• Mel Jones

Being a Woman in the Real World

Dear James Walters (and other smarmy men like him),

I know so many men with good hearts and generous minds. But as Donny Osmond said, so many years ago, one bad apple…

I’ve met lots of bad apples of the male persuasion. Lots. And I’m so done. Over it. And so are most other women. So, stop it; just because you have a dick doesn’t mean you should be a dick, just sayin’.

By the time a girl is fourteen, she knows what men think about her. She’s too shy. Too outgoing. Too heavy, Too thin. Too tomboy-ish. Too girly. Not girly enough. She’s pretty. She’s ugly. She looks “sweet and innocent” (in a very sexualized, creepy, bordering on pedophile sort of way), or she looks too grown up. She’s always too much or not enough for men.

By the time she’s twenty-five, she should be a mother, but still sexy (wiping baby puke off her shirt), or she should have a career—but not spend any less time with her children. She should stay home with her kids and not put them in daycare, but she should work full time. She should lose that baby weight, gain some weight, put on some makeup, not wear so much makeup.

And for god’s sake smile.

She shouldn’t have opinions or be outspoken. She should understand who’s boss.

She should always be sexually available and look alluring to her significant other —but not look sexy for other men, ever. But she should always look sexy, not sure exactly how that works. She should be a cougar but demurring. She should cut her hair. She should grow it out. At some point, she becomes too old for glitter, but she apparently never outgrows the need for other people’s shoulds.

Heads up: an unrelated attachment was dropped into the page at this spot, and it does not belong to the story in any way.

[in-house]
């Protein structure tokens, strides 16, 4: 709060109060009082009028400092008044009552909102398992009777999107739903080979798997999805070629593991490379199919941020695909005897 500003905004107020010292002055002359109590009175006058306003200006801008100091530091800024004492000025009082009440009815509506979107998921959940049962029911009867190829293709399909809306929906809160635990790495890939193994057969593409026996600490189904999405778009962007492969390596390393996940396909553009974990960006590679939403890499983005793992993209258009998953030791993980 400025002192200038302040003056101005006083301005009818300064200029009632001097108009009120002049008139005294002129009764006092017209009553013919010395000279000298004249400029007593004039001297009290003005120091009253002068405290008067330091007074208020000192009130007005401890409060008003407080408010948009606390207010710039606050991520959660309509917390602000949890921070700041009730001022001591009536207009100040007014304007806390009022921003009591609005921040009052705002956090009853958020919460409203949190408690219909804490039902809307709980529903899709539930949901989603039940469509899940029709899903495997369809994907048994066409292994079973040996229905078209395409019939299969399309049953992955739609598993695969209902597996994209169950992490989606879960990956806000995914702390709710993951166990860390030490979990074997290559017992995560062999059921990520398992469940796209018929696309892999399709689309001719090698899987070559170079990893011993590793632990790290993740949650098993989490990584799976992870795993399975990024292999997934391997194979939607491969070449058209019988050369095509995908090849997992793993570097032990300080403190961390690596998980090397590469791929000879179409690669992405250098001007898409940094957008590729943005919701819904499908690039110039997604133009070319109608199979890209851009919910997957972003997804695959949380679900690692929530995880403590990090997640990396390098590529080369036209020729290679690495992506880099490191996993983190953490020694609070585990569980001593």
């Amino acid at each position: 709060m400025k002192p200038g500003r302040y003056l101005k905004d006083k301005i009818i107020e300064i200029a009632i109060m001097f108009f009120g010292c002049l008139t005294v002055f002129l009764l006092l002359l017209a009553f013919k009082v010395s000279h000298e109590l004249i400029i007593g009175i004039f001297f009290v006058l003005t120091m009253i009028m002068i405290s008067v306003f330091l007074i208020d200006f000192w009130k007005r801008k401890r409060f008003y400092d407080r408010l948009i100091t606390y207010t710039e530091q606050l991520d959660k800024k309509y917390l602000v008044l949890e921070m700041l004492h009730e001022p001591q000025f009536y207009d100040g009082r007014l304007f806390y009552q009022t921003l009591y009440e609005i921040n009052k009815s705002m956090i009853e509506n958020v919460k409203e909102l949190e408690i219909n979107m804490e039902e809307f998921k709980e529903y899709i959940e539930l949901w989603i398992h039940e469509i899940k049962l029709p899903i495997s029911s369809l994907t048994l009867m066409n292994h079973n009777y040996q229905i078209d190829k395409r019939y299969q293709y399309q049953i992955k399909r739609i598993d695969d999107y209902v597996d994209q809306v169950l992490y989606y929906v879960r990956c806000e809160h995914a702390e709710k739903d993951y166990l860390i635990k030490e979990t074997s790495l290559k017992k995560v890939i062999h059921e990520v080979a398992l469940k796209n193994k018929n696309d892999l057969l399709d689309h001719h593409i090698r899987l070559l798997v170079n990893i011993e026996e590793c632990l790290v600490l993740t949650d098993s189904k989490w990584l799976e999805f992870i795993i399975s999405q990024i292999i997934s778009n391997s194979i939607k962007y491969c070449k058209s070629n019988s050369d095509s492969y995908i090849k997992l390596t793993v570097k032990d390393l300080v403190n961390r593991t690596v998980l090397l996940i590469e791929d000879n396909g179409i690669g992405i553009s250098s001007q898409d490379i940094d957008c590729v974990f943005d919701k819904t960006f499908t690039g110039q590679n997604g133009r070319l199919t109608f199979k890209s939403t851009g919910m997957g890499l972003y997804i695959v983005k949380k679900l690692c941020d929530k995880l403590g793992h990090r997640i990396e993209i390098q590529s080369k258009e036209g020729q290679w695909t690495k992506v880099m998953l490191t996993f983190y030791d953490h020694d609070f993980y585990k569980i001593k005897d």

By the time a woman is in her thirties, she is aware that people think she’s pretty (or not). She’s aware, because men push into her bubble, and tell her exactly which parts these strangers find appealing enough to comment about. She has been catcalled (for perceived beauty, or lack thereof). She has been touched inappropriately “by accident” in crowded subways and elevators. Strangers have hugged too close and too long. People, men who are strangers to her, have touched her hair, her waist, her face, and her butt without permission. She has been cornered into conversations at work, at the grocery store, department stores, in parking lots. In my experience, these men feel entitled to approach women they don’t know and comment on them, touch them, move into their personal space. You want to know what that’s called?

Privilege, that’s what.

If you send a woman a Facebook friend request, and then immediately upon her acceptance, send her a message that says “Hi, pretty.” What you are saying to her is I sexualized you before I ever met you and I am entitled to tell you I find you attractive whether you show any interest or not. That is creepy as fuck. If she responds saying, that she hasn’t asked you for this attention, nor does she find it appealing… she perhaps uses words like Epic Fail… you should back the fuck up. But, since you’re a man, filled with your privilege, you think, oh, she’s responded, that’s my cue to continue to send her messages. No. She doesn’t know you. She is under no obligation to interact with you privately. None. Why is she quiet? Because she doesn’t know you, doesn’t want your unsolicited attention. Why is she silent? Perhaps she is weighing her options: is he a stalker? A rapist? A murderer? Women are under no obligation to pander to your ego. End of discussion.

End. Of. Discussion.

I am under no obligation to explain myself to anyone, least of all a random man on Facebook. What makes me sad about having to write this is I have many Facebook friendships with men. Men who rock. Men who know where to draw the line. Men who see women as their equals. Men with whom I can jest without being concerned about them stalking me. You could take lessons from them. Men who are feminists. I won’t change the way I live and interact with them because you are a misogynist SOB.

Please try to join us here in the twenty-first century. Women are not your playthings and you are NOT invited to make commentary on their lives.

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